Going cold turkey on using supermarkets

The Oxford Times: Ian and Rebekah Pugh with baby Elizabeth Buy this photo Ian and Rebekah Pugh with baby Elizabeth

A FAMILY is going cold turkey by aiming not to use supermarkets for at least a year.

Ian and Rebekah Pugh did not join the crush for that last turkey or bag of Brussels sprouts over Christmas. And nor will they be part of queues for other every day essentials this new year.

The Pughs, who live with seven-month-old daughter Elizabeth in Faringdon, decided just before Christmas to try to go a whole year without using a supermarket.

Mrs Pugh said: “Christmas was absolutely fine. We went to the local delicatessen and just to local markets.

“All of our Christmas shopping was from Faringdon and we made quite a lot of presents.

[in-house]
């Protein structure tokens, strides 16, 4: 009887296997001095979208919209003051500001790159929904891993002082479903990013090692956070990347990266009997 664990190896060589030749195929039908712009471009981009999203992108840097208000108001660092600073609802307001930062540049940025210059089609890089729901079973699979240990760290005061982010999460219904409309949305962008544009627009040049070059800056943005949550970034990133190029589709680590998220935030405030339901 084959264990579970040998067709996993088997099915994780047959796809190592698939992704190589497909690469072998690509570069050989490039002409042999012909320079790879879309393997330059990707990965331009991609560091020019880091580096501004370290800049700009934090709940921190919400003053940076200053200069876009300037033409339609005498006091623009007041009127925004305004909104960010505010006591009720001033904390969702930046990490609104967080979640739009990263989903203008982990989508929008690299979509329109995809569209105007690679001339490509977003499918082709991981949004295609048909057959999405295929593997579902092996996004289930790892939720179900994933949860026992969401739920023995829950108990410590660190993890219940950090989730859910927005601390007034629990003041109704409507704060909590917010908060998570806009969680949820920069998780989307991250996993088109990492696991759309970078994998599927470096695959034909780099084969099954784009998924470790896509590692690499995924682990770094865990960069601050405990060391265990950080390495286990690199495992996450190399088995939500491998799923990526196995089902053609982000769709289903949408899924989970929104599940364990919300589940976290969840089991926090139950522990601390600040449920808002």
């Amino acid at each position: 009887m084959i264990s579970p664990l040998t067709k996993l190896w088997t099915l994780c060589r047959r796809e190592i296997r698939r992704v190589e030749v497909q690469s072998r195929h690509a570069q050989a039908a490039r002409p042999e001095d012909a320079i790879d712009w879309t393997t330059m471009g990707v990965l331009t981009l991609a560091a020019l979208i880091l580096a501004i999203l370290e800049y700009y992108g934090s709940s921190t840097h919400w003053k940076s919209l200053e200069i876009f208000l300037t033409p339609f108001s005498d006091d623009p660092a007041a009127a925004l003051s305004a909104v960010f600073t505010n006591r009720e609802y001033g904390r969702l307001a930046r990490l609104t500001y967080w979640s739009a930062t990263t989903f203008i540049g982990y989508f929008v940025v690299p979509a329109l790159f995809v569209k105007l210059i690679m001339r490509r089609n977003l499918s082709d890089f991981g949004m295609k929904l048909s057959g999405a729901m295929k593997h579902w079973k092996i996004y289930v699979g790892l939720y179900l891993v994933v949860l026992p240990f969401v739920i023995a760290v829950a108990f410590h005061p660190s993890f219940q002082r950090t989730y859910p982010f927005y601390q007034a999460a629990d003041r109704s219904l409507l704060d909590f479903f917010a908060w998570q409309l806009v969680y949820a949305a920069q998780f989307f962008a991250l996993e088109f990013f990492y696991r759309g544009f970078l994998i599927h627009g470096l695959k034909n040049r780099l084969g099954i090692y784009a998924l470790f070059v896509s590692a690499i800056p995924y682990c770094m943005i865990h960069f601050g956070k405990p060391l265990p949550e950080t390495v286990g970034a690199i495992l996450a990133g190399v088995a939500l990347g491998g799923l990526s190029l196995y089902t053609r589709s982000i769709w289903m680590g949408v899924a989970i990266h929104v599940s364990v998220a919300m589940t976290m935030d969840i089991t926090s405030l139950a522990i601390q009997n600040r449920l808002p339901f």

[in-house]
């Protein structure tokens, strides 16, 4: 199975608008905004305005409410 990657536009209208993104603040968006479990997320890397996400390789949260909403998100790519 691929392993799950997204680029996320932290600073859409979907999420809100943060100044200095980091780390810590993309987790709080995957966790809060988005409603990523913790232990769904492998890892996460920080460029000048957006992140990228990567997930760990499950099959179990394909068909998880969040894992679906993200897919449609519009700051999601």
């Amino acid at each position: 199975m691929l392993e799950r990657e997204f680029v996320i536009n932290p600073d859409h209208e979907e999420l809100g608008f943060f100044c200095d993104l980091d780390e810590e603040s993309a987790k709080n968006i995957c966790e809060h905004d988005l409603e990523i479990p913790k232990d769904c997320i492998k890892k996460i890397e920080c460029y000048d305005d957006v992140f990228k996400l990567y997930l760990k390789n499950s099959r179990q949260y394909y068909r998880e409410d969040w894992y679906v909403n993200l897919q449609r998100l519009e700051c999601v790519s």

“It wasn’t hard at all. It made us put a lot more thought in to what we did and think about the local economy. We felt quite liberated to not go near a supermarket.”

They set up an internet blog to record their experiences, which now has 400 readers, and say they are not only eating better, but are saving money and puttingmoney back into their community.

Mrs Pugh, who is 28 and on maternity leave from her job in mental health, said: “We have always been passionate about food and when I went on maternity leave I decided I wanted to do something to keep my brain active, so I hit on the idea of shopping only in local shops, small delis and markets.”